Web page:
Legislature returns to consider budget but bill still isn’t ready
By Brad McElhinny, WV MetroNews
CHARLESTON, W.Va. — The state Senate and House of Delegates adjourned Monday without the introduction of a bill meant to form the foundation of a budget for the coming fiscal year.
That was after the Justice administration issued a memo warning state agencies to start preparing for a budget shutdown and also after submitting a bill allowing furloughs of state employees.
The revenue bill that lawmakers were expecting was submitted for drafting at 9:30 a.m. Monday and made it through that process.
But people in the House, the Senate and the administration all privately said the reason the bill was sent back to be reworked was that the Republican majority in the Senate, particularly Senator Robert Karnes, objected to the way the bill expressed triggers to lower the personal income tax.
So both houses quickly recessed when they initially returned to session at 11 a.m. after a 10-day hiatus.
When the House and Senate returned to session about 3:30 p.m., the Senate took only about 5 minutes to adjourn again with House Judiciary Chairman Charles Trump, R-Morgan, explaining the delay as a formatting issue. Senate Minority Leader Roman Prezioso, D-Marion, asked if lawmakers would at least be able to see a bill tonight.
“Maybe sometime this evening or tomorrow morning we’ll get a copy and see what’s in those particular bills,” Prezioso said in an interview following the afternoon floor session. “I know there are a lot of different numbers thrown around and a lot of variations on the content of the bill. Until we see and read through it, we don’t know exactly what’s in the bill.”
The bill that was expected to be introduced Monday included 6.85 percent state sales tax that would also lower the personal income tax by an average of 20 percent over two years.
The bill aims to balance the budget for the coming fiscal year by starting the sales tax increase six months before the lowered income tax takes effect, producing a revenue cushion.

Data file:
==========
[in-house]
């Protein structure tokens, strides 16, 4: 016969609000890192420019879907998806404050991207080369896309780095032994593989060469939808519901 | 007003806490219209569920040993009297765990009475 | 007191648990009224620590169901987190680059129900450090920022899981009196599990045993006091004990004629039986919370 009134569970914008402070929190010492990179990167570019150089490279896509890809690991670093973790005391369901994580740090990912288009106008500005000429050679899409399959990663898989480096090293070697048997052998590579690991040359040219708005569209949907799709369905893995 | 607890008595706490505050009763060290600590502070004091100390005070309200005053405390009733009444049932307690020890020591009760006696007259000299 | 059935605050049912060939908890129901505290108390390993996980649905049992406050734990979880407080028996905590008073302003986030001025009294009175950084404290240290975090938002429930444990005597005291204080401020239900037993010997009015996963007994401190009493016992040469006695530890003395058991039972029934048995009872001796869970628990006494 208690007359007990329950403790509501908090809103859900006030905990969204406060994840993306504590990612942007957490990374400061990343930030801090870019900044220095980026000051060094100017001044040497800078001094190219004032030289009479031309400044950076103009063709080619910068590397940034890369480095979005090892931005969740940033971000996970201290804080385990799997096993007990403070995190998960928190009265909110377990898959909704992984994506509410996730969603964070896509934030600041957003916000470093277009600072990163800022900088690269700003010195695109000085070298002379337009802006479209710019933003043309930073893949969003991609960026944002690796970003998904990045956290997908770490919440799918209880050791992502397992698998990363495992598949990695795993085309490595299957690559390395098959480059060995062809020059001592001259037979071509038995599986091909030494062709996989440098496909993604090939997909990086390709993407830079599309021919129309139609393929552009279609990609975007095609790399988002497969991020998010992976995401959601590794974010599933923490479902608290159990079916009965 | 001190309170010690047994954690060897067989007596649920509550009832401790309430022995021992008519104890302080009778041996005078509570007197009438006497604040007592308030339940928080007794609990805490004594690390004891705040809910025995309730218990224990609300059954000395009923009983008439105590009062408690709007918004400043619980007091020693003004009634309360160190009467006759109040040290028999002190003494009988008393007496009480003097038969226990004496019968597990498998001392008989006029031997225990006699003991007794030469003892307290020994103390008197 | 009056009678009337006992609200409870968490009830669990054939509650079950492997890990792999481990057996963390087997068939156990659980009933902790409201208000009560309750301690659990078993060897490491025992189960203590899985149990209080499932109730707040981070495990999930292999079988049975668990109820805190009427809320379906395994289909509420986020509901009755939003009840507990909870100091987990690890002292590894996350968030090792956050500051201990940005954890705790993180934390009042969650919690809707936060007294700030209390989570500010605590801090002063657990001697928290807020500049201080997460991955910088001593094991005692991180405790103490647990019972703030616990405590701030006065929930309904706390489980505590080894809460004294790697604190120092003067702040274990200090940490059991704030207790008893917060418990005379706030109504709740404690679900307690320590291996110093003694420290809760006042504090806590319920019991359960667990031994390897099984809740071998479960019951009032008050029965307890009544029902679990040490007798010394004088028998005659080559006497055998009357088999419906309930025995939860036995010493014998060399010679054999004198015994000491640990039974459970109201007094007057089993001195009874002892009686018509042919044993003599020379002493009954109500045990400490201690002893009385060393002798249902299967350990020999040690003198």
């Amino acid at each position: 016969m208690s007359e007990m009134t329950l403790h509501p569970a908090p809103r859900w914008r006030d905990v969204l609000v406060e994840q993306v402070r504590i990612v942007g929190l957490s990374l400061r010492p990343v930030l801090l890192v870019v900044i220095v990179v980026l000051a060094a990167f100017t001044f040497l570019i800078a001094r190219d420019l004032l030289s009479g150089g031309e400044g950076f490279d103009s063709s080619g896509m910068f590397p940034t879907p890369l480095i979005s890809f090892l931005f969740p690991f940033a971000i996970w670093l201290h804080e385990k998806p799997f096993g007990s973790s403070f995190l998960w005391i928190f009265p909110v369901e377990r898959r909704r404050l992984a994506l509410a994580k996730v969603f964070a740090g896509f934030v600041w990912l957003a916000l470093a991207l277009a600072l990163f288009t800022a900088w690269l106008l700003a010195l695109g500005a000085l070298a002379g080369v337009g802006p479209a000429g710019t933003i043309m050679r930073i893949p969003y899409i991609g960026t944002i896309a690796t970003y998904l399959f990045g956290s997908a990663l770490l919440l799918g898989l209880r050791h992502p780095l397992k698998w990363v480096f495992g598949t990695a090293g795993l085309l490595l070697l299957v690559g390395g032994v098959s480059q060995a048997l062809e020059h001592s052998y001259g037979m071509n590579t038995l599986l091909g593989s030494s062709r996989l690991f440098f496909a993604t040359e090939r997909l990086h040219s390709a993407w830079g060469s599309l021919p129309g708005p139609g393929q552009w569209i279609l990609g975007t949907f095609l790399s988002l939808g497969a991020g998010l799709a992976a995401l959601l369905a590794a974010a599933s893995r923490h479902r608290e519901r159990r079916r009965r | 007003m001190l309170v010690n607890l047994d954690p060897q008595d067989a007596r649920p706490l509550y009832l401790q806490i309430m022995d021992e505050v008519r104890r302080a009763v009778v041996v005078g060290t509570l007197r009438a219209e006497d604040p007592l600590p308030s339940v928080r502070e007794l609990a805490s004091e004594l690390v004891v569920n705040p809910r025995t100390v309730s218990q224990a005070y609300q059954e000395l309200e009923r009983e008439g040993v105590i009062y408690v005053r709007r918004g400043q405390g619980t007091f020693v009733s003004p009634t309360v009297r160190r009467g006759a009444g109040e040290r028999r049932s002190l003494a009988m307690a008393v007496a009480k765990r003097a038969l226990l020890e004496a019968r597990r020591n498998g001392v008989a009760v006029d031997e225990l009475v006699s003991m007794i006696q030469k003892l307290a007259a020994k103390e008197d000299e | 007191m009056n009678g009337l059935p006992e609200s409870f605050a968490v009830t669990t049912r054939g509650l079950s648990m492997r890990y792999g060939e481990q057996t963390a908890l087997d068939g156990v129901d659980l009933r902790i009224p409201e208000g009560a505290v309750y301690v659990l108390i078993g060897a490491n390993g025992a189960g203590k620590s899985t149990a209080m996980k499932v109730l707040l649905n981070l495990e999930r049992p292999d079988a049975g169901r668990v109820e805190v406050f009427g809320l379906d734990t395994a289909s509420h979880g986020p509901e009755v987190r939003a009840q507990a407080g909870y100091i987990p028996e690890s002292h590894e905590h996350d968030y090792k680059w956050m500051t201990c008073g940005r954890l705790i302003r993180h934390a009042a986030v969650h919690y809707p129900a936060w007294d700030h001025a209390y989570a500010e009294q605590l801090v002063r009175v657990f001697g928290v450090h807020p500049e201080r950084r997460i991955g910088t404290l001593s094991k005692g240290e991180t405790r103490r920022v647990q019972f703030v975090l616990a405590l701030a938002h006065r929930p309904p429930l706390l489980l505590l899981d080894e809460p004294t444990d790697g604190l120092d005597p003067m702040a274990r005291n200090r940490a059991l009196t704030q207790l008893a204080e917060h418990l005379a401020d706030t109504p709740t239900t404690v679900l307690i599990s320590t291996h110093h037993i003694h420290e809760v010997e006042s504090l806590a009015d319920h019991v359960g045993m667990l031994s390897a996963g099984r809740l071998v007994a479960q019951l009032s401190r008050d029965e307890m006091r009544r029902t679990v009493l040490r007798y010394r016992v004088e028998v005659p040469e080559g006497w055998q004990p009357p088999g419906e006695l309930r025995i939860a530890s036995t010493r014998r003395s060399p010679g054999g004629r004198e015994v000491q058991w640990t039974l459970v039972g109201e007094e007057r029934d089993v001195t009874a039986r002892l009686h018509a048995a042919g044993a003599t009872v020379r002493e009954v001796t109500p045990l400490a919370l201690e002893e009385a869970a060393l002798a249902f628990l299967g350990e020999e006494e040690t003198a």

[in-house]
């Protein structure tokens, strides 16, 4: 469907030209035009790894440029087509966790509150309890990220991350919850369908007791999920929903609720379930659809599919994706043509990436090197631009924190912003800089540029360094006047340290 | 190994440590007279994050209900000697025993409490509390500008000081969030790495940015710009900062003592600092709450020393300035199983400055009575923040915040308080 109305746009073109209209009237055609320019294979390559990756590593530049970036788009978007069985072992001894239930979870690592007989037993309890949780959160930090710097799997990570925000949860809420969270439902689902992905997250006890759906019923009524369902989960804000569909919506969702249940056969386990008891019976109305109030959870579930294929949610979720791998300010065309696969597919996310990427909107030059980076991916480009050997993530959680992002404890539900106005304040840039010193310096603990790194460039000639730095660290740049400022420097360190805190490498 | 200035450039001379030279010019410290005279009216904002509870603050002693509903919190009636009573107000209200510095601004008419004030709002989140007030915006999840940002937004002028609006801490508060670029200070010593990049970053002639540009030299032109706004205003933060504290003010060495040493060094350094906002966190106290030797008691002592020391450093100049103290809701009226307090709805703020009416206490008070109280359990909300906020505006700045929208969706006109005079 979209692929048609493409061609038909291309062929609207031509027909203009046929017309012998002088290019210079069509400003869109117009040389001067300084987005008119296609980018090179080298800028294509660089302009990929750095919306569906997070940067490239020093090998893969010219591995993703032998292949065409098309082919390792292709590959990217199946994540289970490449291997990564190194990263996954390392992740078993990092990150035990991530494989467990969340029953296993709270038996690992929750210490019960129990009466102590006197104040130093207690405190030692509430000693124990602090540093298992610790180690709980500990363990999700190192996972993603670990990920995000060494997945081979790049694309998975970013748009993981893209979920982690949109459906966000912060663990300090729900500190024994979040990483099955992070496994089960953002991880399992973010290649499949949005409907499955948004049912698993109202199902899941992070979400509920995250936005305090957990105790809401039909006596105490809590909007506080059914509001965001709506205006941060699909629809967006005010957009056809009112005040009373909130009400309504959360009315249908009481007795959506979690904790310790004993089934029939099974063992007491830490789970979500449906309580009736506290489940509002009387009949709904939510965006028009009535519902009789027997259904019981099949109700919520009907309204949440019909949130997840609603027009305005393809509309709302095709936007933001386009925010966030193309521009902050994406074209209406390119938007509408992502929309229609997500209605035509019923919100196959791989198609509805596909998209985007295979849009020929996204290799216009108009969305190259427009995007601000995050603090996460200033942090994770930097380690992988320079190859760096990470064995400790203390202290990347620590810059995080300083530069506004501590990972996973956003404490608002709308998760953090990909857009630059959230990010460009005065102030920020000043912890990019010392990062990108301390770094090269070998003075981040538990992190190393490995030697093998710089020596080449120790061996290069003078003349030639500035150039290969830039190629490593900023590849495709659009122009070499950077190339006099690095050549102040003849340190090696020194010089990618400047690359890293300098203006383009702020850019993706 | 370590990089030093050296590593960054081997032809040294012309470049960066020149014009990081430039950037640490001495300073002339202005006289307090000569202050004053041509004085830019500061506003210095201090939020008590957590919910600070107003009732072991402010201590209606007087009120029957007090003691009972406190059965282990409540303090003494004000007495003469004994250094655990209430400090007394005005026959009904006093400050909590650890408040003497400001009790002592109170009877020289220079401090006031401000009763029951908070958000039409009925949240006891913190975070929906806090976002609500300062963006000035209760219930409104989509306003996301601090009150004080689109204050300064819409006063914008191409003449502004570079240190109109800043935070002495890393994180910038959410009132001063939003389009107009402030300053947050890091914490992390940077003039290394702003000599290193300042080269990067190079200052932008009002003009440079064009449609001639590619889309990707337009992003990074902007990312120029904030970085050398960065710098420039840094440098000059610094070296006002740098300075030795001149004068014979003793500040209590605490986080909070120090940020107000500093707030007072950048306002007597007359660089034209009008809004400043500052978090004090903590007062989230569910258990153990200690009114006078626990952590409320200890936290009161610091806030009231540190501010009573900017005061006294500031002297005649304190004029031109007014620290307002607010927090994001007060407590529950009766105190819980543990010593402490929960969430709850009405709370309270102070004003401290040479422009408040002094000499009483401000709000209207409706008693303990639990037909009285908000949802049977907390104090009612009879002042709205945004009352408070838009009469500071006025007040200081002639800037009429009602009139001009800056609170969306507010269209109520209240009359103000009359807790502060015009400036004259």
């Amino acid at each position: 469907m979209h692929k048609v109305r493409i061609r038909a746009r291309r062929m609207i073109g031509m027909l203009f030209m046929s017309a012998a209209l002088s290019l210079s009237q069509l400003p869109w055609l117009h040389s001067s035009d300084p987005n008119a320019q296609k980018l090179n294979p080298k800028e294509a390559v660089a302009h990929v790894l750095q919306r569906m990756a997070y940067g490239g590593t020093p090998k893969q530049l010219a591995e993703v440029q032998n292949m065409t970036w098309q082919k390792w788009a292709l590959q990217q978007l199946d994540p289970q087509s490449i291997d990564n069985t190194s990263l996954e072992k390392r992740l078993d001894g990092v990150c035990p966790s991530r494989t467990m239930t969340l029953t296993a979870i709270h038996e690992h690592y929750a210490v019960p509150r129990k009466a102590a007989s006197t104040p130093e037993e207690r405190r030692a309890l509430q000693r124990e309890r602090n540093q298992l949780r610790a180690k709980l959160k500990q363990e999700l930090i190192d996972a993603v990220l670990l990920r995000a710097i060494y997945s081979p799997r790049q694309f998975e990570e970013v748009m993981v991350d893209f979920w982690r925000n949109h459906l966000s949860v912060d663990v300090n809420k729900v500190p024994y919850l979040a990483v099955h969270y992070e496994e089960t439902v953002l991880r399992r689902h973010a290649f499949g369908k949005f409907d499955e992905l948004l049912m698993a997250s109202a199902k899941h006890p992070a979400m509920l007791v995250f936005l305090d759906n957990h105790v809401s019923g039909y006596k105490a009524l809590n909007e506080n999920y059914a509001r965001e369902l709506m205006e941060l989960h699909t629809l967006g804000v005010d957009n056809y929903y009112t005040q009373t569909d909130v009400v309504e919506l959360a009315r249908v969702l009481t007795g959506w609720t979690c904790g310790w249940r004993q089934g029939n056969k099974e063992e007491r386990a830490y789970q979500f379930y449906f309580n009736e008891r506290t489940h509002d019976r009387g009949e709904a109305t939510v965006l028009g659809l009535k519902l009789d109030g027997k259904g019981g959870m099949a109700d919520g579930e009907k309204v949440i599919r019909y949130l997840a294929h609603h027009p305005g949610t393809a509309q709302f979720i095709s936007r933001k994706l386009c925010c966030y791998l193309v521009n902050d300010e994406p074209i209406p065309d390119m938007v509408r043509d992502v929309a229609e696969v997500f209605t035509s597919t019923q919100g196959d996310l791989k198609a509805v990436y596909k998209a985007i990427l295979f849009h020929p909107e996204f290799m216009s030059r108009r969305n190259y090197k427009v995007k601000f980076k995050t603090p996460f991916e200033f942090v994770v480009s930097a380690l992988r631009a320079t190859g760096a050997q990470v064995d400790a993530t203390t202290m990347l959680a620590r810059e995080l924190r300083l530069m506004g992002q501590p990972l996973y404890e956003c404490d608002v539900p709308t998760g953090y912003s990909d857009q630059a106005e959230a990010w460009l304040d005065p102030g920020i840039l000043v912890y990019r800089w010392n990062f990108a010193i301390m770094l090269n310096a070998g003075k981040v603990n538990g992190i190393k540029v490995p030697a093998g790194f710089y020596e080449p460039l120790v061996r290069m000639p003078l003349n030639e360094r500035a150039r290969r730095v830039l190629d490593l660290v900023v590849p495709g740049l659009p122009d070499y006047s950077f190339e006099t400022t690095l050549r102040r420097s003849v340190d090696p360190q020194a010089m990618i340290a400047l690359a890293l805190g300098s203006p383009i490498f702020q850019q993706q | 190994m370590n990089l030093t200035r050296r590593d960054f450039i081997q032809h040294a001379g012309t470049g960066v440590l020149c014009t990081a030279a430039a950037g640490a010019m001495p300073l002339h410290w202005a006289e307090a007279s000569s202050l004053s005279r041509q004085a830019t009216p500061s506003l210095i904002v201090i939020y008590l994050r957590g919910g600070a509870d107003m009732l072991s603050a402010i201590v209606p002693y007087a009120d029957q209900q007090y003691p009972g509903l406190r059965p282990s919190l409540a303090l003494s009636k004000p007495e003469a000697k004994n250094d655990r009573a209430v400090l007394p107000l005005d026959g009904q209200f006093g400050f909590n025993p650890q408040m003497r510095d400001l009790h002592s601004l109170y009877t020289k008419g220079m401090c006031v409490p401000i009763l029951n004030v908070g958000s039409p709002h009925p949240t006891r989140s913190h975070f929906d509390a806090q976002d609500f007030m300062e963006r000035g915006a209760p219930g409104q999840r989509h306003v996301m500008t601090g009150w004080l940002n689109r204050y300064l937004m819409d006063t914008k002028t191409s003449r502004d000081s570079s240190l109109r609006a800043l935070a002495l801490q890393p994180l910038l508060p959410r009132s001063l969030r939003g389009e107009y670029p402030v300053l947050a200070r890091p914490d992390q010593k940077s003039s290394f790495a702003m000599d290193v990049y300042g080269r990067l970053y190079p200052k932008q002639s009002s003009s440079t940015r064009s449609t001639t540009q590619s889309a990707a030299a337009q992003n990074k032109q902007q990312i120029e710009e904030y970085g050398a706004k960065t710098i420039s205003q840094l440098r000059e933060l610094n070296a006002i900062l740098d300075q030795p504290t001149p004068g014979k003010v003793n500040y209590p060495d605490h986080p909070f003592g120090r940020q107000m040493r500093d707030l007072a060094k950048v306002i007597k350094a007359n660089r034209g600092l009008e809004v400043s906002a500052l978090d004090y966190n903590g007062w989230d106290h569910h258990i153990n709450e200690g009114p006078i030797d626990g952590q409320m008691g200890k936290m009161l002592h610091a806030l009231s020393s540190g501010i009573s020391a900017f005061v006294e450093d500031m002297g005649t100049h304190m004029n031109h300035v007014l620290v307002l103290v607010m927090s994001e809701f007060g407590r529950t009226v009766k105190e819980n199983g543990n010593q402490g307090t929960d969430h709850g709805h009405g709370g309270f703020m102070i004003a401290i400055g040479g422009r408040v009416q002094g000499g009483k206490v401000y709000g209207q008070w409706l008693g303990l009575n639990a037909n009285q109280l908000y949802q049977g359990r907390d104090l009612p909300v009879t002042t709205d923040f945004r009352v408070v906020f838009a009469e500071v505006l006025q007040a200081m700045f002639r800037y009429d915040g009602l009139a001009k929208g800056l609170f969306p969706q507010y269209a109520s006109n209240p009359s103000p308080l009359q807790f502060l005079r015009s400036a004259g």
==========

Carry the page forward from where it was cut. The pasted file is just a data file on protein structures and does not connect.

One factor lawmakers want to judge is the bill’s effects in coming years — particularly whether it is likely to produce greater budget gaps in coming years as the personal income tax is reduced.
Prezioso, like others, said recent versions of the revenue bill have been so fluid it’s hard to determine their effects.
“That changes almost hourly,” he said. “We still have to see the final bill because we don’t know exactly what’s in it. We haven’t been part of the negotiations of defining what the bill should be or what the issues as far as we’re concerned are. We’re just having to wait to see.”
The first two days the Legislature was in session earlier this month, there were delays over changes to severance taxes and, again, to the personal income tax structure.
Senate Majority Leader Ryan Ferns said there have been some disconnects about what the negotiating parties have believed was an agreement versus what has appeared in the bills.
“It requires some tweaking at times. I think that’s where they are right now, so we’re just waiting on that,” Ferns, R-Ohio, said this afternoon.
Ferns said he still would expect solid support in the Senate. He said some changes to the bill, such as the inclusion of some business-to-business taxes, were meant to incorporate the “broaden-the-base” strategy of the Republican majority in the House.
“I think the changes that have been made have been attempts to accommodate some of the suggestions made by the House to alleviate some of the concerns made by House members, so we’re trying to take input given by the House during discussions over the last 10 days.”
Debate over the budget flared up during the House’s afternoon floor session, even with no bill to consider.
Republican delegates attempted to turn the tables on a budget countdown that had been the domain of Democrats during the regular session.
Delegate Marty Gearheart, R-Mercer, asked Democrat Mick Bates, D-Raleigh, about a budget countdown clock that Bates has been keeping at his desk. Gearheart wondered aloud where the budget bill is as the state gets closer to the start of new fiscal year.
House Majority Leader Daryl Cowles echoed those sentiments, noting that not only had the revenue bill lawmakers were expected to work on not yet been introduced but also an actual budget bill has not been a part of the governor’s special session call.
Democrats, including Kanawha Delegate Larry Rowe pushed back on some of that — noting that they had urged the House to move an earlier version of a revenue bill to the Finance Committee. Instead, most of the Republican majority in the House twice voted to kill those versions of the revenue bill during the first two days of the special session.
House Minority Leader Tim Miley, D-Harrison, recalled that 10 days ago he suggested that if the revenue bill were assigned to the Finance Committee it would still be there for consideration or to be amended.
Both the House and Senate planned to return at 11 a.m. Tuesday.